Exploring the Immigrant Experience
Nazli Kibria, a College of Arts and Sciences associate professor of sociology, is at work on a book titled Muslims in Diaspora: Bangladeshis at Home and Abroad. She interviewed more than 100 Bangladeshis who have left their home country either to work temporarily in the Middle East or to settle permanently in the United States or Britain, seeking to explore how these immigrants’ identities are shaped by Islam and Muslim identity and how they are treated by others in the wider communities where they live and work.
Kibria says she is interested in understanding how individuals construct a sense of self, in the context of the ideas and conditions that shape the lives of today’s Muslims. “What I have to teach is one very simple idea,” she says. “People who are Muslim, and who claim a Muslim identity, are not all the same. They have very different views — that’s true even among those who have orthodox views.”
Through her research, she also gained insight into the recent rise of a more stringently fundamentalist practice of Islam, which she calls “revivalist Islam,” because it frequently represents a change from the Islam with which its adherents were raised. “I want to show how people understand themselves and what it means to be a Muslim,” says Kibria, a Muslim of Bangladeshi origin. “A lot of the discussions I see in the popular media here, when they talk about radical Muslims, there’s this sense that ‘They were just born like that,’ as though it’s an innate, almost a biological, quality.”
In reality, her research shows, the adoption of revivalist Islam is a social process shaped by changes in the course of people’s lives and within their communities. Some of her respondents say their conversion to orthodox Islam is a reaction to what they perceive as Western culture’s immorality or materialism; others describe finding a sense of community — and a haven from Western stigmatization of Muslims — as members of the global Ummah, or community of believers. But she found that people’s reasons differed from place to place and from individual to individual. For example, she spoke to young people who looked to an Islam different from that of their parents as a means of establishing an identity, which distinguishes them both from their immigrant families and from the dominant society.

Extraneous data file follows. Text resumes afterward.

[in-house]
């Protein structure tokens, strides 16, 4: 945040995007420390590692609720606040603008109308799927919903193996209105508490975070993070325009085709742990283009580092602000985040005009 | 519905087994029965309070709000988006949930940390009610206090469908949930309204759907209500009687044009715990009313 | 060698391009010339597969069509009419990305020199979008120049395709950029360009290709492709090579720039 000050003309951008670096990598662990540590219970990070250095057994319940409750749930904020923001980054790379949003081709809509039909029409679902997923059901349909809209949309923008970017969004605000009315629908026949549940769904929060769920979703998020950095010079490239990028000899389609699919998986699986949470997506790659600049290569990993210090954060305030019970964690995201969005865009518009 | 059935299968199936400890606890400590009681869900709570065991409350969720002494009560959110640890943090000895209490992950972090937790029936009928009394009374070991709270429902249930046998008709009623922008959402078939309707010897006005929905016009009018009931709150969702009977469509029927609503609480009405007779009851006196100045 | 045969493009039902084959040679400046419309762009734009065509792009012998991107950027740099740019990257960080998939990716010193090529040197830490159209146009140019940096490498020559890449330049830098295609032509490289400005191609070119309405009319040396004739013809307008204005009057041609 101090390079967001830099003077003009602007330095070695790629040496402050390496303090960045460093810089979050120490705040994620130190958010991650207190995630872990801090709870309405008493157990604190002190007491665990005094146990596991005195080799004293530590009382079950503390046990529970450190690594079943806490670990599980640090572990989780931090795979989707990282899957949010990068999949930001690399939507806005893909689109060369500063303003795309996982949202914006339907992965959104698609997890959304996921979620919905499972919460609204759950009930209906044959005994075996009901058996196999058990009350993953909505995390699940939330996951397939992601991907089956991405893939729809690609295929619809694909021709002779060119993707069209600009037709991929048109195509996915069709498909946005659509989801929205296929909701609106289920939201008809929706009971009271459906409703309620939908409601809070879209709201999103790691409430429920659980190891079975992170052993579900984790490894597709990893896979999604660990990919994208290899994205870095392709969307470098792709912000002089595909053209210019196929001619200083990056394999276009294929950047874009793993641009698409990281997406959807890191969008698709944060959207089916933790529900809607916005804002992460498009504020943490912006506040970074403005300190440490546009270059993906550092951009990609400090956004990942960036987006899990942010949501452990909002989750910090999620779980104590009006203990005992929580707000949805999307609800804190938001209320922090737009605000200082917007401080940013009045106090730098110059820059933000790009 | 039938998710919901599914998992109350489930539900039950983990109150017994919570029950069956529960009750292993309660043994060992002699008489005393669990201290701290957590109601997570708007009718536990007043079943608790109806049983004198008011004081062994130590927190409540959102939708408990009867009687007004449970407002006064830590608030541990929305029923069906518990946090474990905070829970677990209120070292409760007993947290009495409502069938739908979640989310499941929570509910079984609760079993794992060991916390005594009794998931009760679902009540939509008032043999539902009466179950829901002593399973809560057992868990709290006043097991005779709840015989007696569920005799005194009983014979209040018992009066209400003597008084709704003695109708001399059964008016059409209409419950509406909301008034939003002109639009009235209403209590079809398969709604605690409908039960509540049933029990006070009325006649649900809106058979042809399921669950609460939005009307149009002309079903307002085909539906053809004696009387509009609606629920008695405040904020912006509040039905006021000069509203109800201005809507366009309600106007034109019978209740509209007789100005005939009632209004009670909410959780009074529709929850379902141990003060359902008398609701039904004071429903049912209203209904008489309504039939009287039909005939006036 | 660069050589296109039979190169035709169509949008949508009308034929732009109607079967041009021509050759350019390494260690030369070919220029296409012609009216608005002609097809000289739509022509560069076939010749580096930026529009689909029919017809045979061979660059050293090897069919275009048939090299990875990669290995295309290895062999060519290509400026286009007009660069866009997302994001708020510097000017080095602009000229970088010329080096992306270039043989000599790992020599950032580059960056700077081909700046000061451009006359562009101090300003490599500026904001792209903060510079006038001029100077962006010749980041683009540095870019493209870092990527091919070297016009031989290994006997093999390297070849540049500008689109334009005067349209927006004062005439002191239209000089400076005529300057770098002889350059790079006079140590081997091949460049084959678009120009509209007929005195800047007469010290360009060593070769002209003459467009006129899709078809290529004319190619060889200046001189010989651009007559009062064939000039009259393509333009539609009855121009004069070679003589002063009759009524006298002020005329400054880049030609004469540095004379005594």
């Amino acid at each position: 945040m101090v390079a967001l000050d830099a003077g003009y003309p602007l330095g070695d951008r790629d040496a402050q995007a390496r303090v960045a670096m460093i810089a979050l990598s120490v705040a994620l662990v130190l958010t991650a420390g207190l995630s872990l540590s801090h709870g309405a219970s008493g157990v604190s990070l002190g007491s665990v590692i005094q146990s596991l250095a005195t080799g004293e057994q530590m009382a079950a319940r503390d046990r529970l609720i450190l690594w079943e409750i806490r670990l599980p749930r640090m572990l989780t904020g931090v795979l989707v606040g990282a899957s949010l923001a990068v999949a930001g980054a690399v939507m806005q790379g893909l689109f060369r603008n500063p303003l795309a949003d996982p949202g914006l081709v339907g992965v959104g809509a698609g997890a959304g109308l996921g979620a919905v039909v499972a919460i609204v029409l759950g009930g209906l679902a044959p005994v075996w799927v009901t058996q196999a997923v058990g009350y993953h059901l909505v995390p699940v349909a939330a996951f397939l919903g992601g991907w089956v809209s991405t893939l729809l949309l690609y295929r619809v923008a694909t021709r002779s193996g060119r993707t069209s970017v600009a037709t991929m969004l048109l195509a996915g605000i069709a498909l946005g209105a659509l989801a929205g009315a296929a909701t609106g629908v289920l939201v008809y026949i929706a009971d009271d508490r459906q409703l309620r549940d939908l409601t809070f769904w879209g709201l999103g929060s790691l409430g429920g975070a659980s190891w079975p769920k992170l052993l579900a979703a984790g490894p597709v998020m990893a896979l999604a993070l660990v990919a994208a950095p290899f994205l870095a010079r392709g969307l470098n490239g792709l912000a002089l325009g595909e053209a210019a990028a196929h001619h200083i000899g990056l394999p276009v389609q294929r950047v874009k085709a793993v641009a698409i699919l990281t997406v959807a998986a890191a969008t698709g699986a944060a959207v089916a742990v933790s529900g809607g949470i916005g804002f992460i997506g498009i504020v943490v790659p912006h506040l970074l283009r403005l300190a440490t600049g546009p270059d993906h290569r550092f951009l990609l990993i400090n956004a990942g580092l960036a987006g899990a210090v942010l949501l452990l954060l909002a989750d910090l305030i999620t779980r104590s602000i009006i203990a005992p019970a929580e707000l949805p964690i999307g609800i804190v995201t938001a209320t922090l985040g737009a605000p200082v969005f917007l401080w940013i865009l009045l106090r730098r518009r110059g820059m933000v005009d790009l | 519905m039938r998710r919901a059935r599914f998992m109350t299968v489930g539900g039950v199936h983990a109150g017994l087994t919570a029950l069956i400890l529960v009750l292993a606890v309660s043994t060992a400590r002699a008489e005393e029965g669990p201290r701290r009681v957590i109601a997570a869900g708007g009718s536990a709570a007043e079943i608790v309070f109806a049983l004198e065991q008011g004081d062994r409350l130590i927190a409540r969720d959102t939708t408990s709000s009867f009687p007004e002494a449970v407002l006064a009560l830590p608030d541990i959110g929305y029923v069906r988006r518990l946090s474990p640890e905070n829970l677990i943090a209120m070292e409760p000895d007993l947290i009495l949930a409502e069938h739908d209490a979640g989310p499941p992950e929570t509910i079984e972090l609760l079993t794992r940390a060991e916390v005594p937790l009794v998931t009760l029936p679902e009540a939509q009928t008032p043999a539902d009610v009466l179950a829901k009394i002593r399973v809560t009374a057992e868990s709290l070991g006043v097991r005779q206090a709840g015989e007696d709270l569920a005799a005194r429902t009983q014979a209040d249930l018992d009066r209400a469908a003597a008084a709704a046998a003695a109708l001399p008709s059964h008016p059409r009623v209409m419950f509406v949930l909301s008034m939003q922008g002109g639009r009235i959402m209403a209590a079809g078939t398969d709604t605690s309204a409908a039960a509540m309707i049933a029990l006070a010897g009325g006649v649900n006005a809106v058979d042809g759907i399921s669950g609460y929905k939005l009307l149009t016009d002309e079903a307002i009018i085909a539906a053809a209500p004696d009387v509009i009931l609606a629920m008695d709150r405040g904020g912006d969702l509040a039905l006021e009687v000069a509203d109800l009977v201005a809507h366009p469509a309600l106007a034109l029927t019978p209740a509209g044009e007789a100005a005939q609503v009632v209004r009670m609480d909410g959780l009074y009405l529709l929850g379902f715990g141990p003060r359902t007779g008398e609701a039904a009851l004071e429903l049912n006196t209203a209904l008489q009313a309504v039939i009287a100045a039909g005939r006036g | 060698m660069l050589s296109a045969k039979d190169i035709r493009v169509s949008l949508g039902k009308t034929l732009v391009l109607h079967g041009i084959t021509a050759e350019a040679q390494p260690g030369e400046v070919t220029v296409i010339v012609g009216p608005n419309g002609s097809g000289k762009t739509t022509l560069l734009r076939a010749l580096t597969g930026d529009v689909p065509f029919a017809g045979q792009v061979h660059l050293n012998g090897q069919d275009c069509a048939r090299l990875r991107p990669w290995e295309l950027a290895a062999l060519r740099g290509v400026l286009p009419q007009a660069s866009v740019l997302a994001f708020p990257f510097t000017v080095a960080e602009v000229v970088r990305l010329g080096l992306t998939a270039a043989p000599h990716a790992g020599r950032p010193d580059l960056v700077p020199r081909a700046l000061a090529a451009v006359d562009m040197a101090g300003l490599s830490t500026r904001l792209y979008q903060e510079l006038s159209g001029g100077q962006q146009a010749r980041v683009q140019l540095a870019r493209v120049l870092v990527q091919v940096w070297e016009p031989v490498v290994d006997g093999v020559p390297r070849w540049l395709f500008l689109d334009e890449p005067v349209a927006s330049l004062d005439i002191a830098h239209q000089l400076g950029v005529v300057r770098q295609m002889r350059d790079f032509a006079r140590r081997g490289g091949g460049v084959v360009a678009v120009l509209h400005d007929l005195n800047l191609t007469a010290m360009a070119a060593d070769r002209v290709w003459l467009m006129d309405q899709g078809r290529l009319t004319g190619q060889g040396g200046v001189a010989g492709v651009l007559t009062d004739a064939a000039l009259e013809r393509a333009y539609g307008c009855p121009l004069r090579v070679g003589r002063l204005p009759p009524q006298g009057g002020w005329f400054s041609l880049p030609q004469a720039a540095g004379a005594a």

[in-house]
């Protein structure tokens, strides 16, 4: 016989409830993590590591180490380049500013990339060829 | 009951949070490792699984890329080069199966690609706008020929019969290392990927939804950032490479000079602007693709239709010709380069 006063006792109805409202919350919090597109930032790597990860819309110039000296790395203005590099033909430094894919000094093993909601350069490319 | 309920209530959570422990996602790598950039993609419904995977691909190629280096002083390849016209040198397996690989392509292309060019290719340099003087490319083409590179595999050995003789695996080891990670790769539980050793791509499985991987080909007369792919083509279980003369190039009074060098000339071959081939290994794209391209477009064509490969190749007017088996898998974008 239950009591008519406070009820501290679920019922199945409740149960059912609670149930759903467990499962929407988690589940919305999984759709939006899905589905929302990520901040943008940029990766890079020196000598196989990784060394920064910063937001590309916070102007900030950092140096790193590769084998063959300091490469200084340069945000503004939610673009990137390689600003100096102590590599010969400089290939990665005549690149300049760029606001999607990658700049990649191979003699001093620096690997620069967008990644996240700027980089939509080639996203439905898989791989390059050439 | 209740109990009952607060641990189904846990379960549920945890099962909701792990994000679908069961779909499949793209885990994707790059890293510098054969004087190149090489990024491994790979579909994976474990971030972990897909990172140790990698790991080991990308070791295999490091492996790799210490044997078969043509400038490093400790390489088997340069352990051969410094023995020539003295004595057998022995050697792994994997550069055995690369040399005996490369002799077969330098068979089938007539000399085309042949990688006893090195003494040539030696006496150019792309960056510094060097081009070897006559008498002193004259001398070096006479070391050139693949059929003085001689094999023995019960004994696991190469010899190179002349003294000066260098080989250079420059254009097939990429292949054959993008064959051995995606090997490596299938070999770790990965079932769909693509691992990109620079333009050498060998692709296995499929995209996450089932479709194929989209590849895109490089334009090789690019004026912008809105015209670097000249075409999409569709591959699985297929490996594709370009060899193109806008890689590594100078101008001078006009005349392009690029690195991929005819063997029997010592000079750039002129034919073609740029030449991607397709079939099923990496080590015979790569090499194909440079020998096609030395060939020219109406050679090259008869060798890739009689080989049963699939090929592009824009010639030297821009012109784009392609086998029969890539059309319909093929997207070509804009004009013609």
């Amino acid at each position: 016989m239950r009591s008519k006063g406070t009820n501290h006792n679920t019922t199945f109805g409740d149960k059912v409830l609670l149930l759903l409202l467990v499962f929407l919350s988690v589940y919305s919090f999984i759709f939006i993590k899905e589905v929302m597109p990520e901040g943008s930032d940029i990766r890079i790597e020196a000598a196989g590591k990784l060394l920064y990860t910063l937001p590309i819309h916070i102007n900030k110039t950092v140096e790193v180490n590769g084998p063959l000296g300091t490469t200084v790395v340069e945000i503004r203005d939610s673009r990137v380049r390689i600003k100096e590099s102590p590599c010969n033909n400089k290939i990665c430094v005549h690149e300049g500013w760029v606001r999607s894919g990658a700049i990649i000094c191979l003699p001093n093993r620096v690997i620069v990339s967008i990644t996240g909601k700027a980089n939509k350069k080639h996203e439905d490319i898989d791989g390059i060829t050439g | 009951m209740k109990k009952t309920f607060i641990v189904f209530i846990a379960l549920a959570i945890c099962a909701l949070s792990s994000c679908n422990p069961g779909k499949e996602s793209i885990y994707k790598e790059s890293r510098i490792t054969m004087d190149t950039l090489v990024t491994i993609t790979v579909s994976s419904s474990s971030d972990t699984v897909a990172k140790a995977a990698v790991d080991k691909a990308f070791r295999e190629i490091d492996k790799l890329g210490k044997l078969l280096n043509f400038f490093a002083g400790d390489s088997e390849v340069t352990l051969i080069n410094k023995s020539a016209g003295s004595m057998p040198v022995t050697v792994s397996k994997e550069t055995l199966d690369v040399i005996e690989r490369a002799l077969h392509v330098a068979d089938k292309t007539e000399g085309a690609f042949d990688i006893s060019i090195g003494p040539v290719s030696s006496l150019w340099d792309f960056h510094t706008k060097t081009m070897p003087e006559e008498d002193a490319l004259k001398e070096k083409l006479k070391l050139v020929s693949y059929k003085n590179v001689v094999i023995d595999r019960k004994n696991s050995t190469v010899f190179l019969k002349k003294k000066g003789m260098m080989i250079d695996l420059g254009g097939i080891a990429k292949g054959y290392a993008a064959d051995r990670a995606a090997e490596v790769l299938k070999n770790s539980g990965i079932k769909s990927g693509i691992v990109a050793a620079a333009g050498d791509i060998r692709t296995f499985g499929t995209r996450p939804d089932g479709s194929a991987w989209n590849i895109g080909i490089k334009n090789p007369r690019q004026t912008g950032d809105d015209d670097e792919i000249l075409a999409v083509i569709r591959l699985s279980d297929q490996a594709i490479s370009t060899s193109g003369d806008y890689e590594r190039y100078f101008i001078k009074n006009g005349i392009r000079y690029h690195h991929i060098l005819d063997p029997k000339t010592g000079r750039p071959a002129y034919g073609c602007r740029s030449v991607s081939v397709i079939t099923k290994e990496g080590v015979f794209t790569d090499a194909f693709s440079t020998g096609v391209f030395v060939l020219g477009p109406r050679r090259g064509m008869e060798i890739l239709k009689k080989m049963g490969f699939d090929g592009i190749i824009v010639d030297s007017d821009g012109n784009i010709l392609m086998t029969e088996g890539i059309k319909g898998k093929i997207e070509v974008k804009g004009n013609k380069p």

Kibria’s book explains that the worldwide rise of Islam — and particularly of orthodox Islam — is far from the monolithic global movement it’s often portrayed to be. And she finds a lesson of hope: “In my research you see people grappling with very complicated questions and responding differently to different circumstances,” she says. “Rather than this sense that Muslims are somehow ‘different’ from the rest of the world, you get a sense of the human condition that everyone shares.”
For more information, see www.bu.edu/sociology/fac-kibria.html.
This article originally appeared in Boston University’s Research 2007 magazine. Click here to read more.